“For us, we honestly chased the American dream,” said Akberzai, who’s known as “Shams.”

“Most of my family, they’re doing really well here in Connecticut and it’s time to give back as Afghan-Americans.”

‘This is home’

Now, nearly three decades later, Akberzai is a deputy director in the Connecticut Judicial Branch’s IT division, and living in a large home in an upscale development near the UConn Storrs campus.

The circumstances that brought Akberzai to America to pursue an education are “completely different” from those that led Laliuma, her husband, five adult daughters, and three grandchildren to seek refuge here.

“They’ve been through a lot of misery,” Akberzai said, sitting in his living room the day after Thanksgiving, surrounded by his cousin and four of her five adult daughters, his son playing with one of the daughters’ children on the floor in front of them.

Akberzai’s brothers, also Afghan immigrants who’ve been here for decades, their children, and their newly arrived relatives spent hours together on Thanksgiving, eventually leaving around 1 a.m. Laliuma and four of her daughters stayed the night — a sign they felt comfortable.

“This is home,” he said. “This is the first time we brought them home.”

Shams was among millions of Afghans who fled to neighboring Pakistan during the Soviet War in the 1980s. At Thanksgiving, he and and Laliuma traded stories of growing up together, being their grandmother’s favorites, and eating her cakes and cookies.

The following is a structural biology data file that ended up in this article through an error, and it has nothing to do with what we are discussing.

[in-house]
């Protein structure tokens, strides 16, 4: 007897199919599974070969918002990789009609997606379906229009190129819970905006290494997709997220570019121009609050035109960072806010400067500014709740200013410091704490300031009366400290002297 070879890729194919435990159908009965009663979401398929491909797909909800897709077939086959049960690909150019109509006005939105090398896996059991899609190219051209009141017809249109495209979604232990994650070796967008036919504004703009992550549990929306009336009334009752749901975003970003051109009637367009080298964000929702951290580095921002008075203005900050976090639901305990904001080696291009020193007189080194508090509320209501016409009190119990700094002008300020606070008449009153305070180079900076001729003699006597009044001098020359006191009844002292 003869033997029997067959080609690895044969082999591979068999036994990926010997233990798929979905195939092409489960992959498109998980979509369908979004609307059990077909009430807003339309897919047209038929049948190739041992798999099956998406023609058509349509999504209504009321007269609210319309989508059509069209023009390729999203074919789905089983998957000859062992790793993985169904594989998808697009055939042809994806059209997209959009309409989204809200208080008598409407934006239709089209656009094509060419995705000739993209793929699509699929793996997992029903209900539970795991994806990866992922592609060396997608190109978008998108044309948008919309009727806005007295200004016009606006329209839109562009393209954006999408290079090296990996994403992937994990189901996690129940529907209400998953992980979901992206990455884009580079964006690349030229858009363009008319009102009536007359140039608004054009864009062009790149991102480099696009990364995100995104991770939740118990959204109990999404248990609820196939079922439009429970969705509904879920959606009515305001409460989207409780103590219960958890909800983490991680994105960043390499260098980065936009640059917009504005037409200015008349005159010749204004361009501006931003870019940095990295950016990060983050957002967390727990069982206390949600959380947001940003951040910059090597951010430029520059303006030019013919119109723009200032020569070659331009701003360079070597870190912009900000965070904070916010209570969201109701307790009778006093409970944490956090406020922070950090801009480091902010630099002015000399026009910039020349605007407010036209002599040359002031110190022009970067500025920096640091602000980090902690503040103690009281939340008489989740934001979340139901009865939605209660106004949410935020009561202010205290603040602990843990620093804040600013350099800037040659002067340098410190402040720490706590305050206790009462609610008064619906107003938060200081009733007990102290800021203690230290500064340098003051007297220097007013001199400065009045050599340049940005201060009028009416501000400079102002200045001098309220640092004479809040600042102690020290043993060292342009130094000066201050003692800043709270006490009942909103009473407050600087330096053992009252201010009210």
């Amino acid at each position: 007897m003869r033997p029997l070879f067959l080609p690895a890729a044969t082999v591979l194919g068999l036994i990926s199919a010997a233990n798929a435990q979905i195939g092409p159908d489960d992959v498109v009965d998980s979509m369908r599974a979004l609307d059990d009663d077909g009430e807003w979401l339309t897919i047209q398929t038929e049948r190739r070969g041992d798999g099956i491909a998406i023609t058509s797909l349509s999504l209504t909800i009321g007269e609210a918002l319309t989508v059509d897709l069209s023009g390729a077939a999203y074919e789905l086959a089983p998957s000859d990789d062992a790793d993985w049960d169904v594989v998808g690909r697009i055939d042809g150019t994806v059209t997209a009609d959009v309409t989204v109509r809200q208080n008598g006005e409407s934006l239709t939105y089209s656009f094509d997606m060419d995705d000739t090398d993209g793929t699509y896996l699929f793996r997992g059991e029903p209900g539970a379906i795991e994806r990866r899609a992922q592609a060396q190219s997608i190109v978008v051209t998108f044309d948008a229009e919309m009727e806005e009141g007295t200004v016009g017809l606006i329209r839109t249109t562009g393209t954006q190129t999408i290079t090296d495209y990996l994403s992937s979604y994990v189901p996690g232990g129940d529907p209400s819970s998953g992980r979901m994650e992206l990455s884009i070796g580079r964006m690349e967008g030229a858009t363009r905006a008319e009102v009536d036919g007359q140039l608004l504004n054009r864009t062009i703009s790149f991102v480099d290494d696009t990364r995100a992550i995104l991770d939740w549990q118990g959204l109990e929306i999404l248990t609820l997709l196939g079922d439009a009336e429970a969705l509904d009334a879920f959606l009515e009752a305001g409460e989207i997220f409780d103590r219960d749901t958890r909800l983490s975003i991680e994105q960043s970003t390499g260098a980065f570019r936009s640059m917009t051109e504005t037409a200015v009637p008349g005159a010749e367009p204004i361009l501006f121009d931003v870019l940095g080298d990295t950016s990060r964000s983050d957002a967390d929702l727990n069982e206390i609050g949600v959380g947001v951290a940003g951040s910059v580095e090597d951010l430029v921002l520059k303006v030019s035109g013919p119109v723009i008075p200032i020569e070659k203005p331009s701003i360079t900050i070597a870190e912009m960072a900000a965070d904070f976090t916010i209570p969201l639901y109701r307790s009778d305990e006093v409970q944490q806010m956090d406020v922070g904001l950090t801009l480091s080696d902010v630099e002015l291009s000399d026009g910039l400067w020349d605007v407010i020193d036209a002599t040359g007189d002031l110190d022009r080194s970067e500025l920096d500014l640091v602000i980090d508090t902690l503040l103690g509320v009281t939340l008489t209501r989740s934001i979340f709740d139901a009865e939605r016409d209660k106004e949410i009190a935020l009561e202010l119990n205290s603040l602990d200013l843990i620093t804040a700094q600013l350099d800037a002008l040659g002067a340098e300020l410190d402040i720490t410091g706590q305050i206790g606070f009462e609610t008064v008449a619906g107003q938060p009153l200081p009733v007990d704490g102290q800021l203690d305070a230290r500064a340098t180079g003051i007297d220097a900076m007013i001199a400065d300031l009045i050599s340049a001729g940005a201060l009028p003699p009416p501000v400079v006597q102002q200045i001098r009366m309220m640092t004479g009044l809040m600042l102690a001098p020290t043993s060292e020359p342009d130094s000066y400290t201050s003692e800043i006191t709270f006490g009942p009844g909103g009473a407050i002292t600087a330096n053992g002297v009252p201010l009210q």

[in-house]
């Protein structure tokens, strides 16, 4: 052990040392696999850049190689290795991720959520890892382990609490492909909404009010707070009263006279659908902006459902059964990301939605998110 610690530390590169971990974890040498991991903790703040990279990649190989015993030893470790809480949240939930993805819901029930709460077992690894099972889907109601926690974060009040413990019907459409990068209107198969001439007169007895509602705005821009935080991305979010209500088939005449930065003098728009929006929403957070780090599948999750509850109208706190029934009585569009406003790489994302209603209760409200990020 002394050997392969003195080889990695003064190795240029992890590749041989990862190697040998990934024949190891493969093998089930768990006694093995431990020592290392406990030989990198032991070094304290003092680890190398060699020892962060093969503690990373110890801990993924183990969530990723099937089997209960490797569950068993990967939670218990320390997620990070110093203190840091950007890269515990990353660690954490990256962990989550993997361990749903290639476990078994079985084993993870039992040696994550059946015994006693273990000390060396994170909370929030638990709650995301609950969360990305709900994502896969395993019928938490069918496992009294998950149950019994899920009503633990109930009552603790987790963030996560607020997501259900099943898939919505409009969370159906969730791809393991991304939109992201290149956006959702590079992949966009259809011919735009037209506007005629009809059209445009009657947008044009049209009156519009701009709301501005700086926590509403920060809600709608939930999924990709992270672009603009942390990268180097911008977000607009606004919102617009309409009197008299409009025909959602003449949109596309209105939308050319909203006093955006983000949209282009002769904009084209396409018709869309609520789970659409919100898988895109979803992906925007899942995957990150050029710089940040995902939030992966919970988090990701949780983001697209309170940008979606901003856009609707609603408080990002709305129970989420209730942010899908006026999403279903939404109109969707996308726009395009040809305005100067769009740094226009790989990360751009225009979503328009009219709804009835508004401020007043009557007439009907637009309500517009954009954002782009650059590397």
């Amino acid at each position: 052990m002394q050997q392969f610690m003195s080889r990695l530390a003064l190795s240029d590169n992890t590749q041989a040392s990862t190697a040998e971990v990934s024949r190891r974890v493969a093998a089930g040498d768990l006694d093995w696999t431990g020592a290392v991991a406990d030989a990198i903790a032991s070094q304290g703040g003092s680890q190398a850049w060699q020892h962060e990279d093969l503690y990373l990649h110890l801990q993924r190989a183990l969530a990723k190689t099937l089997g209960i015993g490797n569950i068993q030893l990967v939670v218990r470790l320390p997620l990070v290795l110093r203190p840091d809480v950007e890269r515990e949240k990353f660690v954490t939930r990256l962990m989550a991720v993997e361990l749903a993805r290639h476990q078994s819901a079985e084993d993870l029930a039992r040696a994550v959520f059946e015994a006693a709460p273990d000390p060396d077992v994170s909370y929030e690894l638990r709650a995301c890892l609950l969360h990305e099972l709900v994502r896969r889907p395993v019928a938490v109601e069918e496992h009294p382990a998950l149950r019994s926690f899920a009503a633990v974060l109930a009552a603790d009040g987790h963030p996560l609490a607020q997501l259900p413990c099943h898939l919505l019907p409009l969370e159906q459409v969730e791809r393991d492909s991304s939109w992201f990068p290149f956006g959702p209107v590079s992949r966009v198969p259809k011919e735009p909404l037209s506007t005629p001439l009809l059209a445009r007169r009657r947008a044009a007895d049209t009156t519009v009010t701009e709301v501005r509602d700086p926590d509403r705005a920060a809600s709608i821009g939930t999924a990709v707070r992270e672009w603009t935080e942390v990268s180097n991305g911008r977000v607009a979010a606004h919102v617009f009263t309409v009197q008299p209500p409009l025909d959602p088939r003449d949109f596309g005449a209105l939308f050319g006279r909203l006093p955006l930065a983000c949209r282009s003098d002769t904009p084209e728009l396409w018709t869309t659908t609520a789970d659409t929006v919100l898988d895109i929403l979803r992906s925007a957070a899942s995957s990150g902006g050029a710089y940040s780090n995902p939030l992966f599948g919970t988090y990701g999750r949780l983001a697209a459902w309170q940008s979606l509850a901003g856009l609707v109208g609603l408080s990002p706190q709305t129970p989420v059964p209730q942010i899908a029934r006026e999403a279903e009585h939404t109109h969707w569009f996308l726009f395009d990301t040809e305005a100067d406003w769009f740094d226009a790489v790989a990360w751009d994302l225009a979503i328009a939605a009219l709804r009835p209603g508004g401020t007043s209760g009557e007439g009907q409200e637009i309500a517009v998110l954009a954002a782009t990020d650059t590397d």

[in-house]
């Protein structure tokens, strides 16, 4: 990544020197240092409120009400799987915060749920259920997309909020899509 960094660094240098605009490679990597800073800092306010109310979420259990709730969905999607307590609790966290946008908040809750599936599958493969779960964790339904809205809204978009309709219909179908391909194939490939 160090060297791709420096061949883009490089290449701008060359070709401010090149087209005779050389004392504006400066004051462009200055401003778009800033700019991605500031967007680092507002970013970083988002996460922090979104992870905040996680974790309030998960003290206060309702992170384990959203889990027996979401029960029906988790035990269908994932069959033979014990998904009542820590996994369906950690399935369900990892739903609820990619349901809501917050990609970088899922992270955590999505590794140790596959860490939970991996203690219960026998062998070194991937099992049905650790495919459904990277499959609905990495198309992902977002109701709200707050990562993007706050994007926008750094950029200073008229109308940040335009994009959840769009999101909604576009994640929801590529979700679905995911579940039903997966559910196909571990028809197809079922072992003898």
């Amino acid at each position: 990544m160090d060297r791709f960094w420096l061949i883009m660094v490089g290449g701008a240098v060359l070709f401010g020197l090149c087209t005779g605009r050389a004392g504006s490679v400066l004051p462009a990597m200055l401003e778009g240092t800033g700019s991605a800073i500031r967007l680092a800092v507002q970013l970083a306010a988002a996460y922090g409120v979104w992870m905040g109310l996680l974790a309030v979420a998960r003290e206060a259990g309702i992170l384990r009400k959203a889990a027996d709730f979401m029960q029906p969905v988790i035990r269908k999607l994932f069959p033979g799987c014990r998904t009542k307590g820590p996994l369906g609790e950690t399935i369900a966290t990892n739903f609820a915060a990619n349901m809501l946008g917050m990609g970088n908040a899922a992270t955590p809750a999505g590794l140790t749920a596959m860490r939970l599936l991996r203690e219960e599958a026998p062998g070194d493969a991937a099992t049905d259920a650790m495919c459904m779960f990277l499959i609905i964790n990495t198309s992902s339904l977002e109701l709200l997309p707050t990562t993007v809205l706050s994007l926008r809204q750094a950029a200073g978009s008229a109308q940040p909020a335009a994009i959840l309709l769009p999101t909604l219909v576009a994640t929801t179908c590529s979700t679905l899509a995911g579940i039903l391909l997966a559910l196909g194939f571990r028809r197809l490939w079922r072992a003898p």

“After many years I saw my cousin and we were so happy,” Laliuma said through Shams, who interpreted. “I can’t explain how much I was happy.”

Shams’ brother, Abdul, who came to the U.S. a few years before him and now lives in Berlin, Conn., gave a brief history of Thanksgiving for the recently arrived refugees. But there was also talk of politics and the chaos that ensnarled Afghanistan as the U.S. withdrew its troops and the Taiban took over, and whose fault it was, Abdul said.

But above all, there was an appreciation that they were no longer in harms way.

“I told them you are safe now,” he said. “Achieve whatever goals you have.”

‘Everything is possible’

The Gharmal daughters are highly educated after 20 years under U.S. occupation, and speak nearly fluent English. Maryam, 18, and Basmina, 24, served as volunteer interpreters at the base in New Jersey — posts that earned them face time with Prince Harry and Meghan Markle, who visited on Veterans Day, and the U.S. Secretary of Defense.

They are quick to show their appreciation for the troops at the base, asking a news reporter to publish a long list of names of all those who were kind to them and the other refugees there. Maryam, whose birthday is in March, has already invited them to come celebrate with her.

Both women said their dream is to attend Yale University. Basmina was a medical doctor in Afghanistan, and while she knows she will have to start over in the U.S., she hopes she will be able to continue her career here. Miriam was studying to be a doctor and hopes to now pursue her studies here. Another dream, the sisters said, is to go to the White House and meet President Joe Biden.

“Nothing is impossible. Everything is possible,” Maryam said.

They are eager to start their new lives but for now, they are settling into their Bridgeport apartment where they live with Hossay and their mother and father. The second eldest sister lives in an apartment nearby with her husband and three children, ages 1, 5 and 8.